BY: SOPHIA TATUM, ABC NEWS

(CHICAGO) — In Illinois, where the governor is suing to mandate face coverings in schools, at least one private school says it still wants to leave it up to the parents.

Parkview Christian Academy in Yorkville, Illinois, says it plans to welcome students back full-time this upcoming semester — with masks optional and entirely up to the individual family.

“This is not a political thing for us,” said Jed Davis, president of Parkview Christian’s school board.

“We’re not trying to politicize masks by any means. Again, we’re not anti-mask, we’re pro-choice,” Davis told ABC News in a phone interview.

As a debate rages across the country over mandatory face coverings, schools are quickly becoming the latest battleground in the fight over whether to mask up. The Centers for Disease Control and Protection recommends that both teachers and children over the age of 2 wear masks in school and maintain 6 feet of social distance to prevent the spread of the virus. The CDC says it’s planning to release additional guidance documents by the end of the month, after President Donald Trump criticized its initial recommendations as too tough and expensive.

On Thursday, Illinois Democratic Gov. JB Pritzker, along with the state health director and the state superintendent, filed a lawsuit against Parkview Christian and two other schools, aimed at enforcing a face covering mandate in schools.

“As a father, I would not send my children to a school where face coverings are not required because the science is clear: face coverings are critical to prevent the spread of coronavirus,” Pritzker said in a statement.

“From the CDC to the American Academy of Pediatrics, doctors and epidemiologists agree that in order to bring large groups of people together, especially indoors, a face covering is needed to stop the spread. As school districts finalize their fall operations plans, it is imperative that they understand these clear evidence-based requirements to wear face coverings need to be followed to keep our children, teachers and communities healthy and safe,” he added.

But Davis says the school will maintain a safe environment for the students, and argues that a “one-size-fits-all” solution for all schools across the state isn’t practical.

The debate over whether face coverings should be mandatory is taking place across the country. Earlier this week, Georgia Gov. Brian Kemp filed a lawsuit prohibiting localities from implementing face mask requirements, and in Utah, several parents spoke out against mandatory face masks in schools, ABC News previously reported.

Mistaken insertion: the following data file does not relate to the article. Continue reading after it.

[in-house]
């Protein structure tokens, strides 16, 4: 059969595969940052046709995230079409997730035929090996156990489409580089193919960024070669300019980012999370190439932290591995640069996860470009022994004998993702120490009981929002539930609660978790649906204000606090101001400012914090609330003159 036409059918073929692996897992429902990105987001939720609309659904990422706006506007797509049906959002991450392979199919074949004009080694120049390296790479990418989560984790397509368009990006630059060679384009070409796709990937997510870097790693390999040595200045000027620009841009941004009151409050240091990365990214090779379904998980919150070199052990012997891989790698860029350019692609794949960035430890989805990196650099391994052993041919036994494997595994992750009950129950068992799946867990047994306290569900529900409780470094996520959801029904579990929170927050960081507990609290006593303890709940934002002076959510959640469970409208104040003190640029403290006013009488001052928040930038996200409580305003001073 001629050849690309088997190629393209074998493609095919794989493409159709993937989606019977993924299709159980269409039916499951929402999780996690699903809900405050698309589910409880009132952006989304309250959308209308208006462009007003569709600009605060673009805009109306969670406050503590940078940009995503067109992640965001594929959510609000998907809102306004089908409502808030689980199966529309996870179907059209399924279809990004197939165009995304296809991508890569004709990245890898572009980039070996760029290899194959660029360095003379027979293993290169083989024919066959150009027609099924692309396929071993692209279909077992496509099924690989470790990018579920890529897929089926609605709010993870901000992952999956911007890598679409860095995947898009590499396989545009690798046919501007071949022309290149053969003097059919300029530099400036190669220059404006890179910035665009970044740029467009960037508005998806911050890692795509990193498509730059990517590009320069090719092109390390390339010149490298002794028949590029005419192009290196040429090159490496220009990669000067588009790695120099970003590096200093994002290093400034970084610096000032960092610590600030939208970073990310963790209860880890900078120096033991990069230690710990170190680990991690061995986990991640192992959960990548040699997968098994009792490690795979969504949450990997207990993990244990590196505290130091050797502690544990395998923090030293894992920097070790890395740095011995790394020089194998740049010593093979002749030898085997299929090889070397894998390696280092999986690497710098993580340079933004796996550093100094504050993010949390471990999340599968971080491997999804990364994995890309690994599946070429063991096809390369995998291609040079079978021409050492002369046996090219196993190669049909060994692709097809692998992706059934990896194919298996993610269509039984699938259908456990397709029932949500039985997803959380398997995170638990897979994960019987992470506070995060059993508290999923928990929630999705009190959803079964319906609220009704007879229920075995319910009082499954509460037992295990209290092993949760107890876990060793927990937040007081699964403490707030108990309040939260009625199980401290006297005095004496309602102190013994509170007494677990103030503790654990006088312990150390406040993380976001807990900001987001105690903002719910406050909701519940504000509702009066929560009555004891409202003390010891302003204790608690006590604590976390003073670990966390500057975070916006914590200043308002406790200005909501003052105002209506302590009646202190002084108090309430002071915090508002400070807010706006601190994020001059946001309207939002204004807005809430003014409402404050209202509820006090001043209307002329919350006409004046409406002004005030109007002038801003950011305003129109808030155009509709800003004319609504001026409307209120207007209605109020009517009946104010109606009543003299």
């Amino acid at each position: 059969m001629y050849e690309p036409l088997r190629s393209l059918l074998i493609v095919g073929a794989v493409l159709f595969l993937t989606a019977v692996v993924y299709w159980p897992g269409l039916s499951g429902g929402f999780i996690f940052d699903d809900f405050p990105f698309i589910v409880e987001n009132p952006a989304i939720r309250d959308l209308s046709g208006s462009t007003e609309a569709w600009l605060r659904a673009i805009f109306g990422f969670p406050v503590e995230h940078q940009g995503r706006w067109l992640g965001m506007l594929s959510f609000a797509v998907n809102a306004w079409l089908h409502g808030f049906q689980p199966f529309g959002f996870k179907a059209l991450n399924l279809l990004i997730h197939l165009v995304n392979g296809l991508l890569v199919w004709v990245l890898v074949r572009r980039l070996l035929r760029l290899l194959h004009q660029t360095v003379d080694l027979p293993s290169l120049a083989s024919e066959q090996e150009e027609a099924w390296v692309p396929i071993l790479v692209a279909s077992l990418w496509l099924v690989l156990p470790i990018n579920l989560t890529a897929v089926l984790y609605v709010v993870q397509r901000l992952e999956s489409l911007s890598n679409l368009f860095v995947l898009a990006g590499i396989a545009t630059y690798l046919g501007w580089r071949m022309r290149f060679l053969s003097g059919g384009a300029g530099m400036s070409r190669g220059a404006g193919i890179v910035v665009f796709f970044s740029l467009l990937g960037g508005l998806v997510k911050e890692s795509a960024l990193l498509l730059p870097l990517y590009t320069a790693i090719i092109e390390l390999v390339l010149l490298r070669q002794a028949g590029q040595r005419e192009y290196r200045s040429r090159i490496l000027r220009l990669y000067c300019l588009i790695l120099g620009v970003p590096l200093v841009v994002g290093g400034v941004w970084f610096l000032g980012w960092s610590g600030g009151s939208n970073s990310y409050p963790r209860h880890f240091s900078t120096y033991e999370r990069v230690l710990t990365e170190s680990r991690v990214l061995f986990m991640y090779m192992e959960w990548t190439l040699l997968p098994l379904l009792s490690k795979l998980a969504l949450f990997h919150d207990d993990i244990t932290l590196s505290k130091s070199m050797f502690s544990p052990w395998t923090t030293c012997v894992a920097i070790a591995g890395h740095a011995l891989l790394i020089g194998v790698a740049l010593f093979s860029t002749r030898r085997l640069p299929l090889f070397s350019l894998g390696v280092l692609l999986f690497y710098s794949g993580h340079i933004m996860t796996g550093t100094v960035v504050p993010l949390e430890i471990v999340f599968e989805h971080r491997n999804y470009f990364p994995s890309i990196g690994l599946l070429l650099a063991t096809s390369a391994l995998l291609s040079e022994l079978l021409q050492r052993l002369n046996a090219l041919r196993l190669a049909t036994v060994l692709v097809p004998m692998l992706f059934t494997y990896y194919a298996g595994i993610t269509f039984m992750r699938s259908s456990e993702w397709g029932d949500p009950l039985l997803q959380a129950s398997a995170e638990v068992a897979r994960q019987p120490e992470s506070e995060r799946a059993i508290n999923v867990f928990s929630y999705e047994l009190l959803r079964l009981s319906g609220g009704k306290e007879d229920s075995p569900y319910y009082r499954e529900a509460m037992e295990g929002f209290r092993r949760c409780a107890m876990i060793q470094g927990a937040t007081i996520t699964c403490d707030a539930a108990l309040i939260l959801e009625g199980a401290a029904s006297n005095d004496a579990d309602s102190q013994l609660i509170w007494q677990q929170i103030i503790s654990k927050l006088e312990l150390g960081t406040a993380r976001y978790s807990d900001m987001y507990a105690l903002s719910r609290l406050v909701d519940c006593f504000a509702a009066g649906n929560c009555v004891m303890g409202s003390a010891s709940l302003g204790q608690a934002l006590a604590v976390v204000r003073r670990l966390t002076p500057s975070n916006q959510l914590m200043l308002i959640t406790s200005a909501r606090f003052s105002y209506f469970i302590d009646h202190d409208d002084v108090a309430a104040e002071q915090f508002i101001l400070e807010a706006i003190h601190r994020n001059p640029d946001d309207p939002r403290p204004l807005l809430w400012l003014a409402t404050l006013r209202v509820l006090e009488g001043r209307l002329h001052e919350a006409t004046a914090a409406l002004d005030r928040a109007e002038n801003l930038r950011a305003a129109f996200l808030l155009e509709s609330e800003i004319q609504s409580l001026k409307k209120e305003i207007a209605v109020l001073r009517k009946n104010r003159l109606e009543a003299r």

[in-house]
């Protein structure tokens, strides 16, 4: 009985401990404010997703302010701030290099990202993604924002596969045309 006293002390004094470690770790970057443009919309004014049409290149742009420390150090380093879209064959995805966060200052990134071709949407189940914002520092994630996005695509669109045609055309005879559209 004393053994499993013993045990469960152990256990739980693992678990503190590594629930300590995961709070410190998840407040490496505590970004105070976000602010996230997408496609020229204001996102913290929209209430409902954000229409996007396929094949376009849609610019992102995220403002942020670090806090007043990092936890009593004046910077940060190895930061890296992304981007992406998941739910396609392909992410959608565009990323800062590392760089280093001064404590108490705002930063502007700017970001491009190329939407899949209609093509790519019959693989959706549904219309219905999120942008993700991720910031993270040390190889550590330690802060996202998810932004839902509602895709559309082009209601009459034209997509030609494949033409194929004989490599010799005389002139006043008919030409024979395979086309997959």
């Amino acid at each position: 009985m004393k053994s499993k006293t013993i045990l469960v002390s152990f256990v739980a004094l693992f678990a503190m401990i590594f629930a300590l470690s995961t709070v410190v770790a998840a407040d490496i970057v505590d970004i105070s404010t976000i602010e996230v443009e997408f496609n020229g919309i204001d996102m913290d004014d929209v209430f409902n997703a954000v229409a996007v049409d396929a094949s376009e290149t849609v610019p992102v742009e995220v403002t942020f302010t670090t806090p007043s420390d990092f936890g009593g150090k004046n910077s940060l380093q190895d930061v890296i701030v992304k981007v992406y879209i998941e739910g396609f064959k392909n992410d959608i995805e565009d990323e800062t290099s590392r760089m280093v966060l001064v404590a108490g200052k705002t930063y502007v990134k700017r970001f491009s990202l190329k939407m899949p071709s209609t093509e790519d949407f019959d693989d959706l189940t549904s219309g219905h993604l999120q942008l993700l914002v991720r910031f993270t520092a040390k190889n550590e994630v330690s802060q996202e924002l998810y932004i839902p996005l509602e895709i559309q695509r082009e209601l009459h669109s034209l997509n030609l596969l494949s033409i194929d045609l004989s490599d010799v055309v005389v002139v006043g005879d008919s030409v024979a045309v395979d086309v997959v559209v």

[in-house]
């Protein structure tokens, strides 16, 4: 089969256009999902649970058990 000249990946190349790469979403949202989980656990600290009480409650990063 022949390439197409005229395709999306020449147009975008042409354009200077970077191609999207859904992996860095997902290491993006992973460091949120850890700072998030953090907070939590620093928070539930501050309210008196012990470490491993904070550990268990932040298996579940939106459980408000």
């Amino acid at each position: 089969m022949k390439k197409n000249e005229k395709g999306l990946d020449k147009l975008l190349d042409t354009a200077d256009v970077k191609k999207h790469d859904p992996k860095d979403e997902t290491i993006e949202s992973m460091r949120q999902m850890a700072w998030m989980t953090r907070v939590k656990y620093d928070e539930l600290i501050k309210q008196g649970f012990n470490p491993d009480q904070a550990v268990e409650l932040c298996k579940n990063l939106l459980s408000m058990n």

In Utah on Wednesday, unmasked parents filled up a room and reportedly did not adhere to distancing guidelines to voice outrage against a mask requirement in the state for children in school. The meeting had to be adjourned for safety reasons.

However, as COVID-19 cases in the United States continue to tick upward, officials have repeatedly said the use of masks could help curb the spread of the virus.

“If everyone in his nation would just take on a face covering, practice excellent hand hygiene and be smart about their distancing in crowds, we can bring this outbreak to its knees in two, four, six, eight weeks,” CDC Director Robert Redfield said.

Meanwhile, the debate is taking place as teachers and parents across the country continue to voice concern about schools reopening at all.

Some teachers say they worry about their own health and the health of family members.

Amy Hawkins, a teacher in Volusia County, Florida, told ABC News that she is immunocompromised and said at the beginning of the pandemic, she had a conversation with her nurse that “essentially ended with the idea that if I contract COVID, it will probably kill me,” the mother of two said.

She said it’s still undecided whether masks will be mandated for her school system — some school board members, she said, feel it should be left up to the individual and families.

“Dealing with your mortality at this stage is very difficult,” she told ABC News, also noting that she is currently writing her will for the first time.

Hawkins said she is not sending her two children back to school, “but I still have to go because it’s either that, or I can’t pay the electric bill.”

“I’m literally having to choose between continuing to ensure the best education for the children of my community or risking a very reasonable possibility of death,” she said.

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